The certification was largely based on the success of "This One's for Pickering" in late 2018, the company's fourth commercial launch, which took a batch of NASA cubesats into orbit as part of the ELaNa-19 mission. This experimental mission was undertaken as part of NASA's Venture Class Launch Services initiative to test out newer and smaller launch vehicles using non-critical payloads.
Certification categories go from 1-3, from "high risk" to "low risk", based largely on successful launches.
In a typical NASA catch-22 you need the launches to get the certification, but you need the certification to get the launches.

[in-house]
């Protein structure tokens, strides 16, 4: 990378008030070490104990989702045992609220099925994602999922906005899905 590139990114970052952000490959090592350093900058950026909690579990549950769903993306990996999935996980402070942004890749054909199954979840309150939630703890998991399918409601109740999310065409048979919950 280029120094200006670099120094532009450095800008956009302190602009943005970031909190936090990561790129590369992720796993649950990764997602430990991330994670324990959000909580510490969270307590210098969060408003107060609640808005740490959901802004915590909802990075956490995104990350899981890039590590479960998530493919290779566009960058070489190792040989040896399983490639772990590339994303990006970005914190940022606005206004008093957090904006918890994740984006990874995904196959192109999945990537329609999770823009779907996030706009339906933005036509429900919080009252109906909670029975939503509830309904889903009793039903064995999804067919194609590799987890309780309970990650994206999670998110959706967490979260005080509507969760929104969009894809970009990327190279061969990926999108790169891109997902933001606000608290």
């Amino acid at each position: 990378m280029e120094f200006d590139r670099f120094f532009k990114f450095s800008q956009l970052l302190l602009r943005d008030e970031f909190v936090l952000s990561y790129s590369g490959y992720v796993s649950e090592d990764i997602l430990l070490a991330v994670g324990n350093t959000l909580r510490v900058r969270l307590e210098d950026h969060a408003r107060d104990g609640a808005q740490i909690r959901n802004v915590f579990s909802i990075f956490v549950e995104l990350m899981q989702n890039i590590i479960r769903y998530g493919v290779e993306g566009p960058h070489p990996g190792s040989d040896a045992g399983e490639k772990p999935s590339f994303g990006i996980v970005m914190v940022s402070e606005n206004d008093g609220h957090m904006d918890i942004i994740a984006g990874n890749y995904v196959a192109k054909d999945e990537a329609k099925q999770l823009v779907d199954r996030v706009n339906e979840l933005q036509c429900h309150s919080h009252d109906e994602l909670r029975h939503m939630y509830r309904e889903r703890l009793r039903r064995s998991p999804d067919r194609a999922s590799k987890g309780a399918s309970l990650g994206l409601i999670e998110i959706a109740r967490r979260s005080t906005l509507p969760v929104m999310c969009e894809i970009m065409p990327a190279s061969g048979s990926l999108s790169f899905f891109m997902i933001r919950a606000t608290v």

The way out if this is by running non-essential missions like small experimental satellites -- which is sort of the purpose of the VCLS programme.
Category 2 certification is in process, but is of course even more stringent and requires six consecutive successful missions with the same rocket configuration. Rocket Lab has 10 in a row at present, but there's likely a lot of paperwork involved as well.